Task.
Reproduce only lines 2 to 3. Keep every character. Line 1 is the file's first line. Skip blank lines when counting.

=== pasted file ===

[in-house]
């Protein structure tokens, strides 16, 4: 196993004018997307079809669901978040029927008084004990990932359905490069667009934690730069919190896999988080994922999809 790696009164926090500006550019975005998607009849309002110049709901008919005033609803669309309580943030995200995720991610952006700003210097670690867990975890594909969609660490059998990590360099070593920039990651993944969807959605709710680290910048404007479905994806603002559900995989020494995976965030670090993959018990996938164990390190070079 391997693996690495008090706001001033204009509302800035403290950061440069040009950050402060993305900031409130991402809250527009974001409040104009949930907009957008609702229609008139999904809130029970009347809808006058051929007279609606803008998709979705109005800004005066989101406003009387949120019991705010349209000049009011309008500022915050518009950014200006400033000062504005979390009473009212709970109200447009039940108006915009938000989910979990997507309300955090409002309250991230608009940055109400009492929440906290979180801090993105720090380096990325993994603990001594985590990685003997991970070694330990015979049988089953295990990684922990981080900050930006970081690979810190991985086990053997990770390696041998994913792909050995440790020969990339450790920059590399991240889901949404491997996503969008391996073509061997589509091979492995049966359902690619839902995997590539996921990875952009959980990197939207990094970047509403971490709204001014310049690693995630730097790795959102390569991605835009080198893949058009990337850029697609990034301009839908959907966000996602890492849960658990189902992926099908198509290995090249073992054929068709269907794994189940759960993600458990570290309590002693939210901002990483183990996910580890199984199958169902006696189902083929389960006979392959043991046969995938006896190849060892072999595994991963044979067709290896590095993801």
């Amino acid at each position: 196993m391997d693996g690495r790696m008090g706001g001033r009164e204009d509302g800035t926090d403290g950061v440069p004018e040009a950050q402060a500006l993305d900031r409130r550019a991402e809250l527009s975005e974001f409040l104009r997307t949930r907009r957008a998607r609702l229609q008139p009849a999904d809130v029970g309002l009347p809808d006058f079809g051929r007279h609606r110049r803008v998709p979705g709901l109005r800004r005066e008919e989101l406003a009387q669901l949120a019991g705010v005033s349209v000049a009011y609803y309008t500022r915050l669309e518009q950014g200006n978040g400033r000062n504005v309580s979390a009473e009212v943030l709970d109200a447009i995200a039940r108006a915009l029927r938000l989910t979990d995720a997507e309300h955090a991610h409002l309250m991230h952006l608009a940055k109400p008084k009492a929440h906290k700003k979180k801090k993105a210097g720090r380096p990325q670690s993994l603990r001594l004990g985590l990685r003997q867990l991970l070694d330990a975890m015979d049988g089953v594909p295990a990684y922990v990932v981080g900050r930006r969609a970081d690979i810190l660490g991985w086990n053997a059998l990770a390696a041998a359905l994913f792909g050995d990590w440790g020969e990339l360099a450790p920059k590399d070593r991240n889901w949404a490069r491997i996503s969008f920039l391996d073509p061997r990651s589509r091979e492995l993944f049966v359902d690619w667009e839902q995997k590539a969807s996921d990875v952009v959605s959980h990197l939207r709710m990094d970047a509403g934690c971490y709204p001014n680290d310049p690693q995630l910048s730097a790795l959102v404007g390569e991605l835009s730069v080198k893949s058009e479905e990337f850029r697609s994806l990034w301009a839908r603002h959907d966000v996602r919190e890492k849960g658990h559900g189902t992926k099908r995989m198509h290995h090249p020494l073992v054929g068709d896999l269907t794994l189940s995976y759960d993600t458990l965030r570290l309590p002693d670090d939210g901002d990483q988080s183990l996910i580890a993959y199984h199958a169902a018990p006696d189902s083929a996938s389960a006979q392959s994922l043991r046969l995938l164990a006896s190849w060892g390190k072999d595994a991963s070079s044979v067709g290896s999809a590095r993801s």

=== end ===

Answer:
């Protein structure tokens, strides 16, 4: 196993004018997307079809669901978040029927008084004990990932359905490069667009934690730069919190896999988080994922999809 790696009164926090500006550019975005998607009849309002110049709901008919005033609803669309309580943030995200995720991610952006700003210097670690867990975890594909969609660490059998990590360099070593920039990651993944969807959605709710680290910048404007479905994806603002559900995989020494995976965030670090993959018990996938164990390190070079 391997693996690495008090706001001033204009509302800035403290950061440069040009950050402060993305900031409130991402809250527009974001409040104009949930907009957008609702229609008139999904809130029970009347809808006058051929007279609606803008998709979705109005800004005066989101406003009387949120019991705010349209000049009011309008500022915050518009950014200006400033000062504005979390009473009212709970109200447009039940108006915009938000989910979990997507309300955090409002309250991230608009940055109400009492929440906290979180801090993105720090380096990325993994603990001594985590990685003997991970070694330990015979049988089953295990990684922990981080900050930006970081690979810190991985086990053997990770390696041998994913792909050995440790020969990339450790920059590399991240889901949404491997996503969008391996073509061997589509091979492995049966359902690619839902995997590539996921990875952009959980990197939207990094970047509403971490709204001014310049690693995630730097790795959102390569991605835009080198893949058009990337850029697609990034301009839908959907966000996602890492849960658990189902992926099908198509290995090249073992054929068709269907794994189940759960993600458990570290309590002693939210901002990483183990996910580890199984199958169902006696189902083929389960006979392959043991046969995938006896190849060892072999595994991963044979067709290896590095993801």
């Amino acid at each position: 196993m391997d693996g690495r790696m008090g706001g001033r009164e204009d509302g800035t926090d403290g950061v440069p004018e040009a950050q402060a500006l993305d900031r409130r550019a991402e809250l527009s975005e974001f409040l104009r997307t949930r907009r957008a998607r609702l229609q008139p009849a999904d809130v029970g309002l009347p809808d006058f079809g051929r007279h609606r110049r803008v998709p979705g709901l109005r800004r005066e008919e989101l406003a009387q669901l949120a019991g705010v005033s349209v000049a009011y609803y309008t500022r915050l669309e518009q950014g200006n978040g400033r000062n504005v309580s979390a009473e009212v943030l709970d109200a447009i995200a039940r108006a915009l029927r938000l989910t979990d995720a997507e309300h955090a991610h409002l309250m991230h952006l608009a940055k109400p008084k009492a929440h906290k700003k979180k801090k993105a210097g720090r380096p990325q670690s993994l603990r001594l004990g985590l990685r003997q867990l991970l070694d330990a975890m015979d049988g089953v594909p295990a990684y922990v990932v981080g900050r930006r969609a970081d690979i810190l660490g991985w086990n053997a059998l990770a390696a041998a359905l994913f792909g050995d990590w440790g020969e990339l360099a450790p920059k590399d070593r991240n889901w949404a490069r491997i996503s969008f920039l391996d073509p061997r990651s589509r091979e492995l993944f049966v359902d690619w667009e839902q995997k590539a969807s996921d990875v952009v959605s959980h990197l939207r709710m990094d970047a509403g934690c971490y709204p001014n680290d310049p690693q995630l910048s730097a790795l959102v404007g390569e991605l835009s730069v080198k893949s058009e479905e990337f850029r697609s994806l990034w301009a839908r603002h959907d966000v996602r919190e890492k849960g658990h559900g189902t992926k099908r995989m198509h290995h090249p020494l073992v054929g068709d896999l269907t794994l189940s995976y759960d993600t458990l965030r570290l309590p002693d670090d939210g901002d990483q988080s183990l996910i580890a993959y199984h199958a169902a018990p006696d189902s083929a996938s389960a006979q392959s994922l043991r046969l995938l164990a006896s190849w060892g390190k072999d595994a991963s070079s044979v067709g290896s999809a590095r993801s």